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    An Artist's Almanac to Research, Organization, Education, and Bookings
    (2024-05-17) Lochhead, Neven; Film and Media (Screen Cultures and Curatorial Studies); Kibbins, Gary
    Fusing together current discourses on contemporary artistic research, contemporary art theory, curatorial practice, organizational studies, sound studies, and educational theory, An Artist’s Almanac to Research, Organization, Education, and Bookings is a theoretically diverse dissertation-portfolio that interweaves methodological analysis with applied experimentation. Across four chapters, it examines the epistemological possibilities of art’s status as a form of knowledge, proposes a new theory of curatorial practice through the lens of organizational science, develops an educational philosophy driven by sonic phenomena, and launches a speculative academic discipline called Booking Studies. In its blending of disciplinary forms, which involves academic and conceptual writing, immersive exhibitions, performances, workshop designs, audio works, and films, a set of distinct methodological systems are built, each offering in their own way new perspectives on the possibilities of art-as-research. The author and artist invents, engineers, and implements a range of conceptual tools and vocabularies that help to comprehend and intervene on forces shaping the present regimes of artistic research, namely 'financialization,' 'professionalization,' and 'homogenization.' A consistent intervention upon these impasses throughout is the text’s emphasis on the role of the habitat or ‘scene’ in the trajectories of artistic knowledge, which is conceptualized by the author as an adaptive contextual medium that is always amenable to recalibration, capable of constantly proposing new frames of reference for the aims of practice-led inquiry. This contention is defended both theoretically, in the academic writing, and concretely, in a series of applied projects interwoven throughout the chapters. The nested documentation of these projects both amplifies and dramatizes the dissertation, through a formally varied body of work that reflects the author’s own embedded roles as an artist, curator, and educator. Lochhead's practice-led thinking unfolds as an always responsive process to a range of institutional sites, from which a multifaceted ecology of activity emerges, involving the coordination of artistic research teams and distributed learning environments. In its form and content, this work seeks to expand and reorient the thresholds of art's ‘doctorateness,’ working across platforms and modes of address to persistently evolve its voice into something else.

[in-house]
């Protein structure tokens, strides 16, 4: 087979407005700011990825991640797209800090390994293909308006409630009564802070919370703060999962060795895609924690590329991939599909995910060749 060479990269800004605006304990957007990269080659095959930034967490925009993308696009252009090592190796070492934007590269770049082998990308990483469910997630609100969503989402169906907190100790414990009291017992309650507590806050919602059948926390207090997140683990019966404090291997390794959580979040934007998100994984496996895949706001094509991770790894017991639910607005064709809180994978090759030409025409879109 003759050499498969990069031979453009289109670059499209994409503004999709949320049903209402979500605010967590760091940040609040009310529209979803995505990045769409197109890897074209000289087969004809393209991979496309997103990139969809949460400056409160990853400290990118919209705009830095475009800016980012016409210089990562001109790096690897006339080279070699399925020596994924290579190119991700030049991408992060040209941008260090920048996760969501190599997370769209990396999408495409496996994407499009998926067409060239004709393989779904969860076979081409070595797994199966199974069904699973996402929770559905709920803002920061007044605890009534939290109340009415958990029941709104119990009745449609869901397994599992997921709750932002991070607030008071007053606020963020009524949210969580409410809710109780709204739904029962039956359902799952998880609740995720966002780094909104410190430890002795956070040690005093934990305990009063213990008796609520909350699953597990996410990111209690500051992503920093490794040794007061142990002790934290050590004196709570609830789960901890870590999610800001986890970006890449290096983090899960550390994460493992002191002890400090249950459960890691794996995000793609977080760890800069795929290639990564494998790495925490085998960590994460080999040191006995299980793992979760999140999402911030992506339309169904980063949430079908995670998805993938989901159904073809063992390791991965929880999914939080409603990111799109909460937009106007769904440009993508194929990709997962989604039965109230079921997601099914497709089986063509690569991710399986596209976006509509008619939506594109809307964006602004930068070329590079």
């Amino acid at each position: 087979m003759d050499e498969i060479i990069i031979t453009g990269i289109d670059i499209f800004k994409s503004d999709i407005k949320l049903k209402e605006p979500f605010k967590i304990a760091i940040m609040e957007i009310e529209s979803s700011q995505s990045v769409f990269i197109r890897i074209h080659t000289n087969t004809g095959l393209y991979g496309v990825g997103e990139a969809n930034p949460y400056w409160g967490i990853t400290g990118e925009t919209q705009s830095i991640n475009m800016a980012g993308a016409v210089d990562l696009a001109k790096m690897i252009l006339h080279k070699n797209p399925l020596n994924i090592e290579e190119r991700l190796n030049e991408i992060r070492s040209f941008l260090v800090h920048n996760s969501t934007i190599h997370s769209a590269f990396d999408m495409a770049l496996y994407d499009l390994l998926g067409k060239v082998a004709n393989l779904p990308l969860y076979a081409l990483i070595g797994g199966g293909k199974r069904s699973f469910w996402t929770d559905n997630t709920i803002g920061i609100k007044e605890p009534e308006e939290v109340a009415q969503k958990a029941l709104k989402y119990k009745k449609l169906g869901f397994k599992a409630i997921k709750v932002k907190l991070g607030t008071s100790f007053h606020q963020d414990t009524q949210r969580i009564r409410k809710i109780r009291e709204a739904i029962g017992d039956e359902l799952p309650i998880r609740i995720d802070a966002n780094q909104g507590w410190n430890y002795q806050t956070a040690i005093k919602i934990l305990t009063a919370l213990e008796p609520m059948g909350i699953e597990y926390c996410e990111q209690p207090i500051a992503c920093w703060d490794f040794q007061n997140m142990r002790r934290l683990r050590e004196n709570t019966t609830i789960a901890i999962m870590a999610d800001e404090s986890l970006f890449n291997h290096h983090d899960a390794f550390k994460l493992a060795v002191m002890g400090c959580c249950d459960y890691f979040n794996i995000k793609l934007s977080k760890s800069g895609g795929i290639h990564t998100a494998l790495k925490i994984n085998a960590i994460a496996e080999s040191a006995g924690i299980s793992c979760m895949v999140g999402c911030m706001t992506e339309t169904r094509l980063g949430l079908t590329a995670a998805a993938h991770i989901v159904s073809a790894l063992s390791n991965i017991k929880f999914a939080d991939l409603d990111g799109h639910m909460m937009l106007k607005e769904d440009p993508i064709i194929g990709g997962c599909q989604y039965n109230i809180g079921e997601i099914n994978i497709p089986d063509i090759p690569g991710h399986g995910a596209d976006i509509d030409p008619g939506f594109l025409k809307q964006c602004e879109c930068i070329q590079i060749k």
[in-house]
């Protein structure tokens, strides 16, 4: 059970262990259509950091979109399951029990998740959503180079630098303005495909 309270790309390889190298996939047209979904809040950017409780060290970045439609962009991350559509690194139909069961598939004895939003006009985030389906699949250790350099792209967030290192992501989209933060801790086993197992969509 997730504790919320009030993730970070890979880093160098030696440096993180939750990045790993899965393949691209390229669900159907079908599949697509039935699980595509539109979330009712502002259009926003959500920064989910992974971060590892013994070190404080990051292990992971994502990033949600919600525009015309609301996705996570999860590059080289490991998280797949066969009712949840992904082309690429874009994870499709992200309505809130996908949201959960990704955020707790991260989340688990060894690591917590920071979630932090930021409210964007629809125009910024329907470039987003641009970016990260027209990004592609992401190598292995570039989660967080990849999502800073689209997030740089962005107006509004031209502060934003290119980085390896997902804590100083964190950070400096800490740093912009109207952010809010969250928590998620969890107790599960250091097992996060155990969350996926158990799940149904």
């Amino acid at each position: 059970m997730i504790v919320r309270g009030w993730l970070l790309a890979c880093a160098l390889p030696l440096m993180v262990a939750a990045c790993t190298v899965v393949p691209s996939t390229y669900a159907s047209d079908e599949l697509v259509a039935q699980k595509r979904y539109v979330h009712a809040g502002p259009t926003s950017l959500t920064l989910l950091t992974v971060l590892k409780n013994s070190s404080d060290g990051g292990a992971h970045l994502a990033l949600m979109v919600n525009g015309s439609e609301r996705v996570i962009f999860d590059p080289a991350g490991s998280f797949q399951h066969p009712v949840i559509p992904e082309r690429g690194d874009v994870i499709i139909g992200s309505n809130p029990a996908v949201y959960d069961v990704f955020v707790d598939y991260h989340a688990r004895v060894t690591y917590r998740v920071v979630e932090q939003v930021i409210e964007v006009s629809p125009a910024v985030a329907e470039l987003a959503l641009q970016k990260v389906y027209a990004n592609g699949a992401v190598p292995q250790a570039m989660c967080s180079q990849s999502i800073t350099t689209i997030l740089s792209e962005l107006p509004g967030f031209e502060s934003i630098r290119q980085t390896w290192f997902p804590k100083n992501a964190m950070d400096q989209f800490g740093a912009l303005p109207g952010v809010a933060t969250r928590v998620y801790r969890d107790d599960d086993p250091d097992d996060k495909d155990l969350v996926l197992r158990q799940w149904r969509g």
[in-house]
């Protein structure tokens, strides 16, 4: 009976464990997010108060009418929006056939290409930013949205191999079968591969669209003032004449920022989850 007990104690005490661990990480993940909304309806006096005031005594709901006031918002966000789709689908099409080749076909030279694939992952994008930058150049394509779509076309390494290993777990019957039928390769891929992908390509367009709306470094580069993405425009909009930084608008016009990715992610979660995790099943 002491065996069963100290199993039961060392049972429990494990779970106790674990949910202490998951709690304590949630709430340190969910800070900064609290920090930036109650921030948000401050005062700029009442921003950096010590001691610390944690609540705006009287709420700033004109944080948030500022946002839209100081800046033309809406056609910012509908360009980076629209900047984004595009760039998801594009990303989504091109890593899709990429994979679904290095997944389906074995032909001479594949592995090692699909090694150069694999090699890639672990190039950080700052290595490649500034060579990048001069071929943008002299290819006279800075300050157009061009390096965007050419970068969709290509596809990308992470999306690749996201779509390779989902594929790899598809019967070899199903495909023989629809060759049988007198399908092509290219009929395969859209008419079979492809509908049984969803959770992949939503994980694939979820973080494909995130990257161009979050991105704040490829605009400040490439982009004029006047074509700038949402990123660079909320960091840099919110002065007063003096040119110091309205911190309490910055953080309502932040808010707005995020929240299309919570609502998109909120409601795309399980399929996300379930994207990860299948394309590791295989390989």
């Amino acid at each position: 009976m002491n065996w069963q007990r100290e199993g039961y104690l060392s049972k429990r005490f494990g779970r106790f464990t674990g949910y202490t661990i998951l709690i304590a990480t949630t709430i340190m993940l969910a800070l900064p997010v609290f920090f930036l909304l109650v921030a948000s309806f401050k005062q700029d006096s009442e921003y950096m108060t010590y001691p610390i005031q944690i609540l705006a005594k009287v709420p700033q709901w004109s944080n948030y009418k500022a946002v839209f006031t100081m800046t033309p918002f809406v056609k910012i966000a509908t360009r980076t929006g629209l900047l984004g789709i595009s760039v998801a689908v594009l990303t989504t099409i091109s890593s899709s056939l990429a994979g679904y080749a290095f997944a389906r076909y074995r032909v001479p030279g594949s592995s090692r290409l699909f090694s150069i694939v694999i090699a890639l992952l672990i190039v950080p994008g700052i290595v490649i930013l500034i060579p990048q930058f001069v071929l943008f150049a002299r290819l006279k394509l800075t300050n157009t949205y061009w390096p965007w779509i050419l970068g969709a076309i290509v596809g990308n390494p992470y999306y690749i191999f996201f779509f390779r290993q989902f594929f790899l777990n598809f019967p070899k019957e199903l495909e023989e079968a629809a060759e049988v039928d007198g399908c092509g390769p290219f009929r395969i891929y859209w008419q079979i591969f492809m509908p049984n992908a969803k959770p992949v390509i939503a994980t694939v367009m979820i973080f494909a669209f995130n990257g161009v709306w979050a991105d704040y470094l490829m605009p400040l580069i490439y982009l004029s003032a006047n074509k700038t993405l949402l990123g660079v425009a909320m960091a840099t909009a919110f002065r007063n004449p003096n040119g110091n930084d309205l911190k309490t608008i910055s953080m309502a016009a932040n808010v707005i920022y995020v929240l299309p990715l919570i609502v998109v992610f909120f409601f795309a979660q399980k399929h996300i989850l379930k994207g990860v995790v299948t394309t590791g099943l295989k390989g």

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    Integrated Photonic Waveguides and Grating Couplers for InP Quantum Optics
    (2024-05-17) Shadkami, Kasra; Physics, Engineering Physics and Astronomy; Rotenberg, Nir